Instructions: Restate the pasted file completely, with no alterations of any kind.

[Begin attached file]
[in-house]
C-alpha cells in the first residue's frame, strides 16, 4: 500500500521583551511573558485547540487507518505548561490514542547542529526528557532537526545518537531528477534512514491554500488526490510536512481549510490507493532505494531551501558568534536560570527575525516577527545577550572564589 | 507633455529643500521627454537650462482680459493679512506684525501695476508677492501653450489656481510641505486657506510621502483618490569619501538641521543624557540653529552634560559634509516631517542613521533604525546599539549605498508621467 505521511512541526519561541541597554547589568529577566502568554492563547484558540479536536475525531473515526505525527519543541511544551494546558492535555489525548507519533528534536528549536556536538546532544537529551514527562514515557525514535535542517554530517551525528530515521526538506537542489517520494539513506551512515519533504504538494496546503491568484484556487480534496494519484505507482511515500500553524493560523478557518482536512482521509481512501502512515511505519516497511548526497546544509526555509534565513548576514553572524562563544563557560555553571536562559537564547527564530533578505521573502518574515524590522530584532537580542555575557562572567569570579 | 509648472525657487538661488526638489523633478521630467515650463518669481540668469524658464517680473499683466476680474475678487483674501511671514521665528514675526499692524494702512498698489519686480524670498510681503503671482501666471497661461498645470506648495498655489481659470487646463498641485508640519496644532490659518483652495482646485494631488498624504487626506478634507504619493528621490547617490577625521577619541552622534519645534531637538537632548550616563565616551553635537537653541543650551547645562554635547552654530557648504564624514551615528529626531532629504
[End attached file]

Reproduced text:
[in-house]
C-alpha cells in the first residue's frame, strides 16, 4: 500500500521583551511573558485547540487507518505548561490514542547542529526528557532537526545518537531528477534512514491554500488526490510536512481549510490507493532505494531551501558568534536560570527575525516577527545577550572564589 | 507633455529643500521627454537650462482680459493679512506684525501695476508677492501653450489656481510641505486657506510621502483618490569619501538641521543624557540653529552634560559634509516631517542613521533604525546599539549605498508621467 505521511512541526519561541541597554547589568529577566502568554492563547484558540479536536475525531473515526505525527519543541511544551494546558492535555489525548507519533528534536528549536556536538546532544537529551514527562514515557525514535535542517554530517551525528530515521526538506537542489517520494539513506551512515519533504504538494496546503491568484484556487480534496494519484505507482511515500500553524493560523478557518482536512482521509481512501502512515511505519516497511548526497546544509526555509534565513548576514553572524562563544563557560555553571536562559537564547527564530533578505521573502518574515524590522530584532537580542555575557562572567569570579 | 509648472525657487538661488526638489523633478521630467515650463518669481540668469524658464517680473499683466476680474475678487483674501511671514521665528514675526499692524494702512498698489519686480524670498510681503503671482501666471497661461498645470506648495498655489481659470487646463498641485508640519496644532490659518483652495482646485494631488498624504487626506478634507504619493528621490547617490577625521577619541552622534519645534531637538537632548550616563565616551553635537537653541543650551547645562554635547552654530557648504564624514551615528529626531532629504